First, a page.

Chilean freelance photographer Francisco Negroni captures nature at its most rambunctious, with a particular focus on volcanic eruptions and lightning storms. In his work, bright orange and red streaks of lava burst from mountains, enormous plumes of smoke overtake the horizon, and dramatic lightning strikes connect the earth and sky. The photographer originally studied advertising photography and tourism, but once he witnessed his first volcano, he knew that it would be his focus going forward.
Colossal spoke with Negroni about his strategies for braving the elements and capturing just the right moments:
When I go outside to take photographs, I try to leave with the images in my mind: I imagine what I am going or want to achieve that day in that place… Although many times I don’t get what I imagined or thought would be a good photograph, and I get others that I couldn’t have imagined and they are much better, it’s strange. But almost always I work in a direct documentation, with an idea in base, but trying to always obtain an understanding of something more difficult for the spectator.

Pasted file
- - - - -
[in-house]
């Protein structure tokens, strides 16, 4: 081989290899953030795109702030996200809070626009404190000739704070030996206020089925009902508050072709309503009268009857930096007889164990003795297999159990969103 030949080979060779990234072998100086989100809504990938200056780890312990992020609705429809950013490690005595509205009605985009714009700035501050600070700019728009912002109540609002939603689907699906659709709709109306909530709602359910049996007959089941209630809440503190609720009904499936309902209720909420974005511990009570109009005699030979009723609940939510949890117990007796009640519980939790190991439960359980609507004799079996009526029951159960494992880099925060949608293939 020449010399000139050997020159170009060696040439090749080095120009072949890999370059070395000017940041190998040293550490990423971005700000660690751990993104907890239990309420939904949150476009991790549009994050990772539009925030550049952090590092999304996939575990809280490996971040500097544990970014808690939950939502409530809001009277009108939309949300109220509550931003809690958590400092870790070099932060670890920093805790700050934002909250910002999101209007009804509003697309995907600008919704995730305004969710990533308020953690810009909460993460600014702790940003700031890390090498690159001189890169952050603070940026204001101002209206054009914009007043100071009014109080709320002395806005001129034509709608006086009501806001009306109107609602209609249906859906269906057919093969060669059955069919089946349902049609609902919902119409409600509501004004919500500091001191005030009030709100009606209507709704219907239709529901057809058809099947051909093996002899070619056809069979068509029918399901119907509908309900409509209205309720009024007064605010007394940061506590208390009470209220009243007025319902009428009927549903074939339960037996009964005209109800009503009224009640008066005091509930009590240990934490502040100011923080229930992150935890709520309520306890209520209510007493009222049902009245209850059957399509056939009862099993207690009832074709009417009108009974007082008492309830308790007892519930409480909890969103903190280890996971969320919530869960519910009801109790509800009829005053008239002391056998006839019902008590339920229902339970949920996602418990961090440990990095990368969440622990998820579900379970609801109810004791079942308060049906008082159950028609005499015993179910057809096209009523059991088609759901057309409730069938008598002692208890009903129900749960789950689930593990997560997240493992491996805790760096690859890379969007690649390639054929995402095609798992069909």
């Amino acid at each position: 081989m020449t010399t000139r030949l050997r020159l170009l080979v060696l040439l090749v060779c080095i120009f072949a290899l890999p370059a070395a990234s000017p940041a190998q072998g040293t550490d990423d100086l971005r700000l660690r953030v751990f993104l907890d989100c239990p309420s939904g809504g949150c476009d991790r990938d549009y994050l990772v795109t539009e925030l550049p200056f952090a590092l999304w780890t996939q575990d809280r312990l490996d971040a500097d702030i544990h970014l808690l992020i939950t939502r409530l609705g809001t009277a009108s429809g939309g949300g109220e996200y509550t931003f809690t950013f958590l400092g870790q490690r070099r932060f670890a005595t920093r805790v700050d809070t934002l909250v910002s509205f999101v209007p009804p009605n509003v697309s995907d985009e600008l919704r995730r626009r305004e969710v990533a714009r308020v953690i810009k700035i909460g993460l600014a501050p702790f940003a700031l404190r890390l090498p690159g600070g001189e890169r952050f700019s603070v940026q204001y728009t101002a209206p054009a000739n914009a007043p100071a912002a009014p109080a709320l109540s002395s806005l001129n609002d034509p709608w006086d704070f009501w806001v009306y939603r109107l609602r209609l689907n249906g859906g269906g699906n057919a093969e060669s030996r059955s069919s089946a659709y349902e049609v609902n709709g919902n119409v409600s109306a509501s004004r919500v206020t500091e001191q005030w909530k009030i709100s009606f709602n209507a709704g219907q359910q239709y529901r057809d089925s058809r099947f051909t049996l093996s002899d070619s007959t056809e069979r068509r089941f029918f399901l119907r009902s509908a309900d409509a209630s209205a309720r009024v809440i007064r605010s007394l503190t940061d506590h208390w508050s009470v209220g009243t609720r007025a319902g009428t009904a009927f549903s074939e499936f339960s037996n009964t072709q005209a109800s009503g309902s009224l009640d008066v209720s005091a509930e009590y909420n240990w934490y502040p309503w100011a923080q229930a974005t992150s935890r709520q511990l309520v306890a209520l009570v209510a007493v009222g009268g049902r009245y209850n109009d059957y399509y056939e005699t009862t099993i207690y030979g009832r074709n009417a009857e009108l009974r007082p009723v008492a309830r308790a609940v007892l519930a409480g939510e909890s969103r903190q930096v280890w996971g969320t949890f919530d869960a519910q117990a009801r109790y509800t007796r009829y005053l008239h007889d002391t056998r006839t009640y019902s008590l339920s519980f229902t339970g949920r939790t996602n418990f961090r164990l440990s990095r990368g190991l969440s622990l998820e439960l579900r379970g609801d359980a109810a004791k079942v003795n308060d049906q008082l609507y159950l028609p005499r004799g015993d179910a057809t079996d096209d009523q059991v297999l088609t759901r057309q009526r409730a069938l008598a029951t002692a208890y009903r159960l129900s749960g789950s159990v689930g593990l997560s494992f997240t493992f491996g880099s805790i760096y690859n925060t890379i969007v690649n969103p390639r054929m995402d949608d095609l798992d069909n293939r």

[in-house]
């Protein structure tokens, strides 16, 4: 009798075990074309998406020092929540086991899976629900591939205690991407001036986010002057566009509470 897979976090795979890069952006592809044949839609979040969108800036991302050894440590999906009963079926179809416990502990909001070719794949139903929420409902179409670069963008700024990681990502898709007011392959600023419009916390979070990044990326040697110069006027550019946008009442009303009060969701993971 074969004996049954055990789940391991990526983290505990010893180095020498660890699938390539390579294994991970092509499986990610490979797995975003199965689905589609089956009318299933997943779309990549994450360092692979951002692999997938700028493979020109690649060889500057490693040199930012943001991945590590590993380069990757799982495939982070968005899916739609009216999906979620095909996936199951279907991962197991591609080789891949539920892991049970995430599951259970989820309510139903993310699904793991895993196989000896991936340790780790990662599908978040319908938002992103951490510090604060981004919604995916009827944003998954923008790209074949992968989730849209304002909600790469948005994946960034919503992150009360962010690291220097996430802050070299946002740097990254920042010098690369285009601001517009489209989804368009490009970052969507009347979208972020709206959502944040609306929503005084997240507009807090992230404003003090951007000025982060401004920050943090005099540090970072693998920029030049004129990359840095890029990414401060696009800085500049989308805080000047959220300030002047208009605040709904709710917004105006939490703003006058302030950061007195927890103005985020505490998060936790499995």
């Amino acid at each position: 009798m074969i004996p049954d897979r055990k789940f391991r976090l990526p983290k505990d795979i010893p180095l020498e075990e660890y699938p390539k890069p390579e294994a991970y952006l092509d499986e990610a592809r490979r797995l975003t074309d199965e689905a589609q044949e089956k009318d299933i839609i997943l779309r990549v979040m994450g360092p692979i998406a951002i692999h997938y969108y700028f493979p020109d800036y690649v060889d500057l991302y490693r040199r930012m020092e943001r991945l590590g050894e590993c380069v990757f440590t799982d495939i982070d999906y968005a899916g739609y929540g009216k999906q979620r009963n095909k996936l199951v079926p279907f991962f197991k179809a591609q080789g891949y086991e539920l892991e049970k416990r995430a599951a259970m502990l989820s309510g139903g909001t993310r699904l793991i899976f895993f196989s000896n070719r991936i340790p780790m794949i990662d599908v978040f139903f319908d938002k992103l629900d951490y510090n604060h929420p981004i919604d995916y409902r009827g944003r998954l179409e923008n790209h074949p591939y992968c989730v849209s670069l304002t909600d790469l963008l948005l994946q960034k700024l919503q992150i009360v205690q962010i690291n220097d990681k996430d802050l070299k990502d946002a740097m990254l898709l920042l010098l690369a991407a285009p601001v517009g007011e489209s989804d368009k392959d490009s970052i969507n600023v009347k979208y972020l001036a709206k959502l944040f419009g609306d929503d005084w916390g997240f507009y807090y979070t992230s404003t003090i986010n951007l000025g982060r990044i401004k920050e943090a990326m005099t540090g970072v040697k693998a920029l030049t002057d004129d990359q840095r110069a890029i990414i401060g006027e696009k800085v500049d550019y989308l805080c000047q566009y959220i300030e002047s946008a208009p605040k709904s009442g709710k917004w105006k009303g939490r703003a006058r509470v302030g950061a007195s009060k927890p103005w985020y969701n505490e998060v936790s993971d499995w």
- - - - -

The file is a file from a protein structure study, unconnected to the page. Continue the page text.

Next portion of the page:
Due to the expenses and difficulties of traveling in the Chilean backcountry, Negroni carefully tracks upcoming eruptions and risk factors to maximize the potential of each trip. He travels light, only with a backpack containing a laptop, camera, tripod, and three lenses, and he camps in his car for longer excursions. Presently, Negroni shoots for reporters and journalists, and has published his work with National Geographic, the Associated Press, and Terra. You can see more of his weather and landscape photographs, which are also available as prints, on his website. For the adventurous, Negroni also leads personalized tours and workshops.
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